An imaginative journey into a spirit world, evoking ancient myths about death and the afterlife.
A fisherman travels from the material world to the Isle of the Dead to find his beloved. The island is populated with shape-shifting characters, many of them gods or goddesses. Countless clams hold the souls of the dead, which are “tasty little morsels” for the crow who is the undisputed King of the Dead. The fisherman strikes a deal with the crow to find the clam containing his beloved and not eat it, but the crow thinks of him as that “flaming dingleberry,” and the fisherman soon wants to kill the “foul tyrant” crow. The characters are marvelously entertaining—a frigatebird, a pelican, and a cormorant are low-level gods with distinct personalities. They befriend the fisherman and fear the crow, who refers to himself with the royal “We.” (He can take the form of a man, a mole, a dragonfly, or any other shape he wants.) And there is Dewi Sri, the goddess of rice and fertility, who cannot do harm and finds the crow pretty sexy in his human form. For the crow’s part, she makes his “zibik” hard enough to carve an “entire forest into toothpicks.” A couple of sex scenes are explicit despite metaphors of arrows and quivers and touching that brings “earth and heaven together.” But both know that lust doesn’t equate with love, and soon he wants her dead. Incidentally, the entire spirit world lies inside the belly of the giant beast Kiamah, “the devourer of all things.” Yet island residents still enjoy their ale, and at one point the fisherman declares “It’s good to be alive!” This island of the dead is more active than a lot of retirement communities.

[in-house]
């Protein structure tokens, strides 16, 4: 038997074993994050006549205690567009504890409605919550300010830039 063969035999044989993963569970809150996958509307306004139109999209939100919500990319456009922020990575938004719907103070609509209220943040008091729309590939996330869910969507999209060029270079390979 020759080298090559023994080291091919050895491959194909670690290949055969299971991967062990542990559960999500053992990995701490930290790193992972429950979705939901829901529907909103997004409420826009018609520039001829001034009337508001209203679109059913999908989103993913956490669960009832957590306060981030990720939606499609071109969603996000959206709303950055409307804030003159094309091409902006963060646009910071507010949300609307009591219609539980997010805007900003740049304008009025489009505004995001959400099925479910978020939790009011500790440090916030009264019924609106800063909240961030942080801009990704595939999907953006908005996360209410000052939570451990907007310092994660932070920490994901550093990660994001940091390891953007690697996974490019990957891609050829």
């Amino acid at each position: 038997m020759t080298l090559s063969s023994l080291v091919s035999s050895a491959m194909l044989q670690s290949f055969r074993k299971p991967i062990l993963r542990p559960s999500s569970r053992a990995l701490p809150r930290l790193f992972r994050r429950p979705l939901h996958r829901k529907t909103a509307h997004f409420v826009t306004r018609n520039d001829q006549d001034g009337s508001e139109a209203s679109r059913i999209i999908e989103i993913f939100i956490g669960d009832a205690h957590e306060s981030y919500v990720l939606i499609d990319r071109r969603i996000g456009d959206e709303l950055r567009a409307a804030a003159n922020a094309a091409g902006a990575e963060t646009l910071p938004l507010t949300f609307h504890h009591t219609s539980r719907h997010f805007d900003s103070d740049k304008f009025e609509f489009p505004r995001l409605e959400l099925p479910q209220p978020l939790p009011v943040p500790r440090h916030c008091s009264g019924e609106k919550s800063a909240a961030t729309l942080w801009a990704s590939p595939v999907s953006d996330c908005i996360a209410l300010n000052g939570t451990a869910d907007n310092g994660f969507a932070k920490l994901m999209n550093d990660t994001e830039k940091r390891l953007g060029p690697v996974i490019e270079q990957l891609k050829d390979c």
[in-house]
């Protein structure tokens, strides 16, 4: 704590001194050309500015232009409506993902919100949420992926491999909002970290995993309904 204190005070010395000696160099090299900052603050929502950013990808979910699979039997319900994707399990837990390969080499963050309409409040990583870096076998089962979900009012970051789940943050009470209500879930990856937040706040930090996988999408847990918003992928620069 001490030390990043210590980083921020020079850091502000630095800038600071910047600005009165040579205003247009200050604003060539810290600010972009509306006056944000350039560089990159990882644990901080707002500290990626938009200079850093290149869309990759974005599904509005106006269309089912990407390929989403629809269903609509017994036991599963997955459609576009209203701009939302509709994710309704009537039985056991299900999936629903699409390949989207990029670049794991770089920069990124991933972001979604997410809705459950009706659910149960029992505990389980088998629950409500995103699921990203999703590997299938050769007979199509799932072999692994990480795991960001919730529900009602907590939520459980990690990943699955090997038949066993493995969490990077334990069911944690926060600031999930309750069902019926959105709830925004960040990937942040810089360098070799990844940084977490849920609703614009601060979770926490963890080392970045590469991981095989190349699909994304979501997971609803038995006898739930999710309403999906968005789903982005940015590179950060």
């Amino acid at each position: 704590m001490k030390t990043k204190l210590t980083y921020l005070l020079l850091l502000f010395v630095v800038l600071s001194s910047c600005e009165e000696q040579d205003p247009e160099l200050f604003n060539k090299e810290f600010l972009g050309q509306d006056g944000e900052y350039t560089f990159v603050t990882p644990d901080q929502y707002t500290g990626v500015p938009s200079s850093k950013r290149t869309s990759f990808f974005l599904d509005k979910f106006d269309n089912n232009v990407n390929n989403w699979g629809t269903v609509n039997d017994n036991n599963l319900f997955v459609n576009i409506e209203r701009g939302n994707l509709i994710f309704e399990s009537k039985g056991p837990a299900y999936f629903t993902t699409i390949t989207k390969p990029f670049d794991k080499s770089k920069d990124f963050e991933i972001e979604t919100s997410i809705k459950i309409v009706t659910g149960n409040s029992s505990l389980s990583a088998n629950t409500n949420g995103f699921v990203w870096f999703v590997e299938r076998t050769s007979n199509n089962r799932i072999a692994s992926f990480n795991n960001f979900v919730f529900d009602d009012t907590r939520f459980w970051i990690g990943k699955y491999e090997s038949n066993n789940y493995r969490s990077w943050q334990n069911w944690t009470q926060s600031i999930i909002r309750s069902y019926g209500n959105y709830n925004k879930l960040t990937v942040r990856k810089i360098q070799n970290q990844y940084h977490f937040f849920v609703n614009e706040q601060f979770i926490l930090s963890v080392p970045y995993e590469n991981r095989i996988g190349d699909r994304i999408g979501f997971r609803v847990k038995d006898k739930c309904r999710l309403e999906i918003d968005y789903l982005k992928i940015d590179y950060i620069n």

Richly conceived, enjoyable, and a treat for readers of myths and legends.